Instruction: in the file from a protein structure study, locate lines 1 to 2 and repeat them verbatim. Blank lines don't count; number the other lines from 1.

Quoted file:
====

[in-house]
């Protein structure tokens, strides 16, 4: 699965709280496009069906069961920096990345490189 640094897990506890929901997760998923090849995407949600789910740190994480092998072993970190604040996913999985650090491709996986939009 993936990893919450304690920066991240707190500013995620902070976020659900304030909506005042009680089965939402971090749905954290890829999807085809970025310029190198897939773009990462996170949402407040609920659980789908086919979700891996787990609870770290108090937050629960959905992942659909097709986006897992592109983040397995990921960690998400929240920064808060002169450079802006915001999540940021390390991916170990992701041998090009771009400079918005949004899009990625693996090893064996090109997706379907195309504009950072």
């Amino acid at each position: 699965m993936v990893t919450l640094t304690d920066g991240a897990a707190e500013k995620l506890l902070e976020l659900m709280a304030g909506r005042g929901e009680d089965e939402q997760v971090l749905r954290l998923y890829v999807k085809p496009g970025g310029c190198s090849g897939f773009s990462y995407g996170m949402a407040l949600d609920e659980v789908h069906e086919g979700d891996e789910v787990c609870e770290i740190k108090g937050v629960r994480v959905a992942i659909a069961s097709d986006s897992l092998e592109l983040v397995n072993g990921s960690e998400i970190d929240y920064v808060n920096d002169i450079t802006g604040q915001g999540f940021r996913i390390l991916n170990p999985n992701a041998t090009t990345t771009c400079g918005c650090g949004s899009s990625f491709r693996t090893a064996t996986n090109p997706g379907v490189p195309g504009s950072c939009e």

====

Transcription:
[in-house]
């Protein structure tokens, strides 16, 4: 699965709280496009069906069961920096990345490189 640094897990506890929901997760998923090849995407949600789910740190994480092998072993970190604040996913999985650090491709996986939009 993936990893919450304690920066991240707190500013995620902070976020659900304030909506005042009680089965939402971090749905954290890829999807085809970025310029190198897939773009990462996170949402407040609920659980789908086919979700891996787990609870770290108090937050629960959905992942659909097709986006897992592109983040397995990921960690998400929240920064808060002169450079802006915001999540940021390390991916170990992701041998090009771009400079918005949004899009990625693996090893064996090109997706379907195309504009950072």